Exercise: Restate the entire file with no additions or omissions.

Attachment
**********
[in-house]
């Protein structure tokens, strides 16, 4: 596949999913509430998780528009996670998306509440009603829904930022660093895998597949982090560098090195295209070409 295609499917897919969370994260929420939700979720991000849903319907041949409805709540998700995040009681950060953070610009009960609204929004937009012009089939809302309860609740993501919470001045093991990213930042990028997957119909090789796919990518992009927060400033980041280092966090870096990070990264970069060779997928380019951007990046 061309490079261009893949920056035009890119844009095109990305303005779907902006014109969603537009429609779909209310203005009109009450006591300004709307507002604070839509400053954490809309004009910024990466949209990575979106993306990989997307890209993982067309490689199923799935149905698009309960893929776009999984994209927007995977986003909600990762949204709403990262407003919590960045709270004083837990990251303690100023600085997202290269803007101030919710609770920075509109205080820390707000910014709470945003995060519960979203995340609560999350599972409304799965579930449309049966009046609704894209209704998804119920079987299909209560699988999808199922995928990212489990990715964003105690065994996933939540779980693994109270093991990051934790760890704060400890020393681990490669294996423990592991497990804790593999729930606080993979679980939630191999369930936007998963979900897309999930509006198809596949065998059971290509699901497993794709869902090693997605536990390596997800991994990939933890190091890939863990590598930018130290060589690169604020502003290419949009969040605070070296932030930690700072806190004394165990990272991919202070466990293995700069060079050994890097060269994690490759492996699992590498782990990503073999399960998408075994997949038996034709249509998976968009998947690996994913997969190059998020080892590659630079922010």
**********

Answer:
[in-house]
């Protein structure tokens, strides 16, 4: 596949999913509430998780528009996670998306509440009603829904930022660093895998597949982090560098090195295209070409 295609499917897919969370994260929420939700979720991000849903319907041949409805709540998700995040009681950060953070610009009960609204929004937009012009089939809302309860609740993501919470001045093991990213930042990028997957119909090789796919990518992009927060400033980041280092966090870096990070990264970069060779997928380019951007990046 061309490079261009893949920056035009890119844009095109990305303005779907902006014109969603537009429609779909209310203005009109009450006591300004709307507002604070839509400053954490809309004009910024990466949209990575979106993306990989997307890209993982067309490689199923799935149905698009309960893929776009999984994209927007995977986003909600990762949204709403990262407003919590960045709270004083837990990251303690100023600085997202290269803007101030919710609770920075509109205080820390707000910014709470945003995060519960979203995340609560999350599972409304799965579930449309049966009046609704894209209704998804119920079987299909209560699988999808199922995928990212489990990715964003105690065994996933939540779980693994109270093991990051934790760890704060400890020393681990490669294996423990592991497990804790593999729930606080993979679980939630191999369930936007998963979900897309999930509006198809596949065998059971290509699901497993794709869902090693997605536990390596997800991994990939933890190091890939863990590598930018130290060589690169604020502003290419949009969040605070070296932030930690700072806190004394165990990272991919202070466990293995700069060079050994890097060269994690490759492996699992590498782990990503073999399960998408075994997949038996034709249509998976968009998947690996994913997969190059998020080892590659630079922010």